The military uses more civilian providers in Colorado Springs to fill the gaps in the military health care system than in other cities. And some worry that if the problem persists, providers won’t take as many TriCare patients in the future.
That, some fear, could have a noticeable effect on military decisions down the road. Officials speaking on background said that the military often looks at available health care services when deciding where to place troops — or where to remove them. If the Springs can’t provide adequate supplemental care to military families, the result could be fewer troops in the future.
It’s a scenario that could be starting to happen already.
“I’ve had to turn down some TriCare patients,” Brown said. “In the past month, I’ve turned people away. We just can’t afford it.”
It’s not just the specialty clinics that are feeling the pinch. Memorial Hospital, one of the largest TriCare providers west of the Mississippi River, and its parent University of Colorado Hospital in Aurora, are having problems with UHC as well.
“Our military patients and providers have experienced significant problems and delays gaining authorizations for referrals,” said Dan Weaver, spokesman for the hospital system.
“The temporary waiver for authorizations has solved the problem for now, though we fear this could again become a problem once the waiver expires.”
Memorial and University of Colorado Hospital are going to find out soon — after three extensions, the waiver expired last week.
Both UCHealth hospitals have had other issues, too.
“UCHealth and our providers have also experienced serious inaccuracies and delays in payments, as well as significant difficulties accessing the UnitedHealthcare website and call center, including hold times of up to five hours,” Weaver said. “We hope these issues are corrected immediately … these same problems are being seen almost universally by hospitals and providers since the TriCare contract was awarded to UnitedHealthcare.”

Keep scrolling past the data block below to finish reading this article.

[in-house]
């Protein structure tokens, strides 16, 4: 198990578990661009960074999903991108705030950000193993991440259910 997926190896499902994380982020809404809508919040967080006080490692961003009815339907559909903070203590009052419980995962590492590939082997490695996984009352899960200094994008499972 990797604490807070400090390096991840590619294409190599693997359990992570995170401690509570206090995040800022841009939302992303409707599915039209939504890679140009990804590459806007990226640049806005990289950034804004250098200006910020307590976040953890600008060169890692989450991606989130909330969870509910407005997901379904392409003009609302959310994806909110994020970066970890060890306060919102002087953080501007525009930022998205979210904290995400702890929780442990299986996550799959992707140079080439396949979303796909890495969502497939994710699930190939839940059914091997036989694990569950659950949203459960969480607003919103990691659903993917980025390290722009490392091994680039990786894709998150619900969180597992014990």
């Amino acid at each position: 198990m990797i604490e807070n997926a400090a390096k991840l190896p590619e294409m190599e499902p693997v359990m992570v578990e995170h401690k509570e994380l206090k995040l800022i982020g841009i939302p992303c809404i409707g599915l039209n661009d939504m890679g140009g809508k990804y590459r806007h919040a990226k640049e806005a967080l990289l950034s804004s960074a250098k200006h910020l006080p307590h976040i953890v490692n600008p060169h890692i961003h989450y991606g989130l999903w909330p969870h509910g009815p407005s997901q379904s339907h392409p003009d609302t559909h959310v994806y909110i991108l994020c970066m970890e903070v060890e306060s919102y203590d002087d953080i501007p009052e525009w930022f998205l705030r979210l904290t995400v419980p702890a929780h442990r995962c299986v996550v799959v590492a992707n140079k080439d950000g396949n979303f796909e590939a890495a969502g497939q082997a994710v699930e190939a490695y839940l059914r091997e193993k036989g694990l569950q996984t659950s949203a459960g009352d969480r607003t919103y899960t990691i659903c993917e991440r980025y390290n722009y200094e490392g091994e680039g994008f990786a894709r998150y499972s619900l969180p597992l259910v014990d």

To add insult to injury, the autism clinics received new guidance from UHC, which Brown believes is designed to curb costs by cutting services.
“They are now saying that patients can only be seen for two years,” she said. “And every six months, we have to show exceptional progress.
“For some of these patients, if we are keeping them from retreating, it’s a success. Without our services, they could retreat back to things that cause them physical harm, they could withdraw. It seems these new rules are designed to keep low-performing kids from getting services.”
Rice says she hopes the paperwork situation eases in future months. She credits Lamborn’s office with working to solve the issues in the Springs.
“He’s working to get some military people here, to see what the situation is in the Springs,” she said. “And he’s helped us in other ways as well.”
But the real help needs to come from the Department of Defense, Brown said.
“They need to realize that in order to save money, UHC is harming these families,” she said. “I’m going to make sure they realize it — because I’m not going to be quiet.”
That squeaky-wheel attitude has helped in the past, she said.
ABA has received its reimbursements and payments from United Healthcare much faster than other providers have.
“And that’s because I will drive them crazy,” she said. “I call and call until they pay.”